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Welcome to the homepage of the Lindsay Literary Agency. Our areas of special interest include all types of children’s books, from picture books up to young adult. We are also particularly interested in debut writers and setting up authors in a career.

We have close contacts with all the major publishing houses and because we are very selective in the manuscripts we submit to editors we can ensure our authors get the attention and interest they deserve.

Our list will always be open to new authors, whether they are unpublished or mid-career.








Lindsay Literary Agency

I’m hugely proud to announce that TODAY Pamela Butchart’s book, The Spy Who Loved School Dinners has won The Blue Peter Best Story Award 2015!
I met Pamela at the Winchester Writers’ Festival back in 2011 when we had a one-to-one chat about a selection of picture book texts she’d sent me. Pamela had travelled all the way down from Dundee in Scotland to attend the festival and from the moment we met, not only did I think she would be a lot of fun to work with, there was one story in particular that had me hooked. This story is now the wonderful picture book, Never Tickle a Tiger illustrated by Marc Boutavant and which was published by Bloomsbury in February. Emma Blackburn at Bloomsbury fell in love with Pamela’s writing and as well as the fabulous Yikes! series of dinosaur picture books illustrated by Sam Lloyd, she has commissioned many more texts which are to come.
However, Pamela didn’t stop with conquering the picture book market, she was also keen to try out writing for primary school aged children. This was the moment that the text for Baby Aliens Got My Teacher landed in my inbox. Pamela is a funny person in real life, but what is remarkable is that her writing makes me laugh out load – which can be embarrassing when I’m reading on the tube or in a public space! I sent this text to the wonderful editor at Nosy Crow, Kirsty Stansfield and she immediately got Pamela’s writing and hence began a sparkling relationship. Pamela has now had four books published with Nosy Crow – and there are many more to come, but today The Spy Who Loved School Dinners, illustrated by Thomas Flintham won The Blue Peter Best Book Award 2015 and so I’d just like to say ‘Well Done Pamela’!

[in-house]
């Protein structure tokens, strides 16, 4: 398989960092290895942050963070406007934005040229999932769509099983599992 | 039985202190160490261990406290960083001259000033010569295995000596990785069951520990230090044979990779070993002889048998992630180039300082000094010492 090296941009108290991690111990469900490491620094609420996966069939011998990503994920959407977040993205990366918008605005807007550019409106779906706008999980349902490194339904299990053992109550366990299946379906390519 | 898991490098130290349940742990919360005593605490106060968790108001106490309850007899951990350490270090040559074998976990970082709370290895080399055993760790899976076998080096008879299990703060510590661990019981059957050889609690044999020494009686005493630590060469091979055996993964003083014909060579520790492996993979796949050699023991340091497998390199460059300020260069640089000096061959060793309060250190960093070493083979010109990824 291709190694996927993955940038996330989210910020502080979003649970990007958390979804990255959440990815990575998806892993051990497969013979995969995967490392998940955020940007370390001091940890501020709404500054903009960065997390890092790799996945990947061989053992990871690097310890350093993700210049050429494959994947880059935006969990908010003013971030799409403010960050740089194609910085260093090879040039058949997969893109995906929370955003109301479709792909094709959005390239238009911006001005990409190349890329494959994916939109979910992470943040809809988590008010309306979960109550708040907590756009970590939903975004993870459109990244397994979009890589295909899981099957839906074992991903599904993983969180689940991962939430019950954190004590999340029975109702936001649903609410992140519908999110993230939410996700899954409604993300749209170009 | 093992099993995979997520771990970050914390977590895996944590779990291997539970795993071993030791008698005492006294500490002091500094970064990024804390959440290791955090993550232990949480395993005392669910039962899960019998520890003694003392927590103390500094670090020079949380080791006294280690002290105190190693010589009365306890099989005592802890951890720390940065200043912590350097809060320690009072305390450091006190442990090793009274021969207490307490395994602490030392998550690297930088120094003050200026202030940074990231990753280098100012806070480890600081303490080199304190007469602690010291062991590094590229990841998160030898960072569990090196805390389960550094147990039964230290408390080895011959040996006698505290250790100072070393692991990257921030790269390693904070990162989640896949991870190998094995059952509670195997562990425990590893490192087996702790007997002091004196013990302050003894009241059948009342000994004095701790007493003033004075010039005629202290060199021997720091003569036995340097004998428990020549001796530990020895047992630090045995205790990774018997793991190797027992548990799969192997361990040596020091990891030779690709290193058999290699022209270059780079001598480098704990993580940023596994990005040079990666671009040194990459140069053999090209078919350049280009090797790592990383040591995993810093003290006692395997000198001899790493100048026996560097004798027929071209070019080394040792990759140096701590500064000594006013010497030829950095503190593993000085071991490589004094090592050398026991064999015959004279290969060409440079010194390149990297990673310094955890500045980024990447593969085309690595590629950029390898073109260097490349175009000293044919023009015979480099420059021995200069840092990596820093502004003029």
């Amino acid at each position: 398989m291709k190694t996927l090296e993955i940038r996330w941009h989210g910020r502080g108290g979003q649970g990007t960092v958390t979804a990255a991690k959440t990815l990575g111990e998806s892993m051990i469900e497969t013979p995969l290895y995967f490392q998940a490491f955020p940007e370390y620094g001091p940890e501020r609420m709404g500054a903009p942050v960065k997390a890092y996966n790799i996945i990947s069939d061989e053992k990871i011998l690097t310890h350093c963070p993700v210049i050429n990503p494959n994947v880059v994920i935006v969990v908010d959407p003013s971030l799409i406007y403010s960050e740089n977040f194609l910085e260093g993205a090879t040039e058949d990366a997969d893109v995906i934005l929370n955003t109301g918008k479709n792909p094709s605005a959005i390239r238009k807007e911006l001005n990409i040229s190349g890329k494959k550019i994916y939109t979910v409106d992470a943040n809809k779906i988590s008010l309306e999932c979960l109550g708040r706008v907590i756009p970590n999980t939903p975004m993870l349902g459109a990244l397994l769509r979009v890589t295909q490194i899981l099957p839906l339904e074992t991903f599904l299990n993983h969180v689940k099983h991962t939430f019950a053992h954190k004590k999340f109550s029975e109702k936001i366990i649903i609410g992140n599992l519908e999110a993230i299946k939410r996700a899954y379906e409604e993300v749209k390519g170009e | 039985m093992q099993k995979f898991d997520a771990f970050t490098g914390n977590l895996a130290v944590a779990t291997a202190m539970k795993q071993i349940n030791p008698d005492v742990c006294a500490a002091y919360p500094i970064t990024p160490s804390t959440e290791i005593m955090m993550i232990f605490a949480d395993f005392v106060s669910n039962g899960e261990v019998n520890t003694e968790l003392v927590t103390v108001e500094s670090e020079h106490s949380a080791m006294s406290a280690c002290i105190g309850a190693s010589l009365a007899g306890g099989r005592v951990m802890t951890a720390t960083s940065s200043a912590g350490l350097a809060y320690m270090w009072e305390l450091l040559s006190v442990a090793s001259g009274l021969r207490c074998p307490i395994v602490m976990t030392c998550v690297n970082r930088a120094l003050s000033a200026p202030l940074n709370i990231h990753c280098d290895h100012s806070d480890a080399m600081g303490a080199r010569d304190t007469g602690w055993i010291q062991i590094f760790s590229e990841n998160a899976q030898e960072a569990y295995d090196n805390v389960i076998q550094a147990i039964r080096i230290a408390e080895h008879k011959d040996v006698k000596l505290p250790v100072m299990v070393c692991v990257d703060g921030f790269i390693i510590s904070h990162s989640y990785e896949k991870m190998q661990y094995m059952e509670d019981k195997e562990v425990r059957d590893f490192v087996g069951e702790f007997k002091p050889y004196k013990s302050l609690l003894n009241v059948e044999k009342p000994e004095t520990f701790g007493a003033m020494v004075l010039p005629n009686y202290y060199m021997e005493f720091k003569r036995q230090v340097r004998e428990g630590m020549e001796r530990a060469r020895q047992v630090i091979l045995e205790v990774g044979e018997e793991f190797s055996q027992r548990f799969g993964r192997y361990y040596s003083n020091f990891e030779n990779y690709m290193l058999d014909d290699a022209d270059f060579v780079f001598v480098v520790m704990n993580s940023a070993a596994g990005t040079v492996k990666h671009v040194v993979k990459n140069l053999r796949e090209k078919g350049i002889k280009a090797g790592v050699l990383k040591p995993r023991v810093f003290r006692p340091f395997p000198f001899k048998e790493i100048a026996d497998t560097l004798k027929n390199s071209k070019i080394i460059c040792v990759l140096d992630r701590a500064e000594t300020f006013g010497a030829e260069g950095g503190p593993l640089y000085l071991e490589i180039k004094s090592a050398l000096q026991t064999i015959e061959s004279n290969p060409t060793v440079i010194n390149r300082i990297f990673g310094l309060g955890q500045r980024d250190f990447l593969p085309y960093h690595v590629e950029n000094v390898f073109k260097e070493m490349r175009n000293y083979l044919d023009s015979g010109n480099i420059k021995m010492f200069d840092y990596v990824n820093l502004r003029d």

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There have been so many things happening at the Lindsay Literary Agency recently, that we clean forgot to blog. However, we’re going to try and make an effort to keep this a little more up to date from now on.

2015 got off to a good start with the publication of ‘My Head Teacher is a Vampire Rat’, the third in the highly acclaimed series by Scottish author Pamela Butchart. The first two books published by Nosy Crow for this series are both up for national awards. ‘Baby Aliens Got My Teacher’ is on the shortlist for The Red House Children’s Book Award, due to be announced on the 21st February and ‘The Spy Who Loved School Dinners’ is up for ‘Best Book’ in the Blue Peter Book Awards 2015.

Also published in January was Claire Young’s new book, ‘Beat the Bloat’ which is packed with recipes and diet tips for anyone looking to avoid wheat and gluten in their diet.

There have been lots of things happening for our authors in translation with multiple translation deals for ‘The Book of Storms’ by Ruth Hatfield. This is the first book in a middle grade trilogy that was published in the UK in November, and had its American launch at the end of January. Kirkus Reviews wrote, ‘A powerfully conceived and executed story that adds a wholly original element to the fantasy genre.’ I’ve just been shown a cover proof of book two and it looks fabulous… will share when we’re allowed.

We are also very pleased to announce that all of Sam Gayton’s middle grade books will soon be published in America with three great deals with US publishers and beginning with ‘Lilliput’ which comes out in August with lovely new illustrations by Alice Ratteree.